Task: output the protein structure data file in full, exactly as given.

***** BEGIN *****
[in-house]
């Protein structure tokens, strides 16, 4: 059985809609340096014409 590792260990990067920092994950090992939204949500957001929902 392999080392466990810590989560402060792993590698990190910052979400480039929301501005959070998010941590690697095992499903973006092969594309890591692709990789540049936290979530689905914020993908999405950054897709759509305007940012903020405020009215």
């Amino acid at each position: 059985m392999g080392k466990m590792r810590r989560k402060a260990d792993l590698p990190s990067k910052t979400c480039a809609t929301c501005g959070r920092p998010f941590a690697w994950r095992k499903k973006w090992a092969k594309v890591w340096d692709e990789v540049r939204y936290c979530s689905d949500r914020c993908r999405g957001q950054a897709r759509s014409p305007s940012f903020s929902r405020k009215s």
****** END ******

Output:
[in-house]
């Protein structure tokens, strides 16, 4: 059985809609340096014409 590792260990990067920092994950090992939204949500957001929902 392999080392466990810590989560402060792993590698990190910052979400480039929301501005959070998010941590690697095992499903973006092969594309890591692709990789540049936290979530689905914020993908999405950054897709759509305007940012903020405020009215």
């Amino acid at each position: 059985m392999g080392k466990m590792r810590r989560k402060a260990d792993l590698p990190s990067k910052t979400c480039a809609t929301c501005g959070r920092p998010f941590a690697w994950r095992k499903k973006w090992a092969k594309v890591w340096d692709e990789v540049r939204y936290c979530s689905d949500r914020c993908r999405g957001q950054a897709r759509s014409p305007s940012f903020s929902r405020k009215s």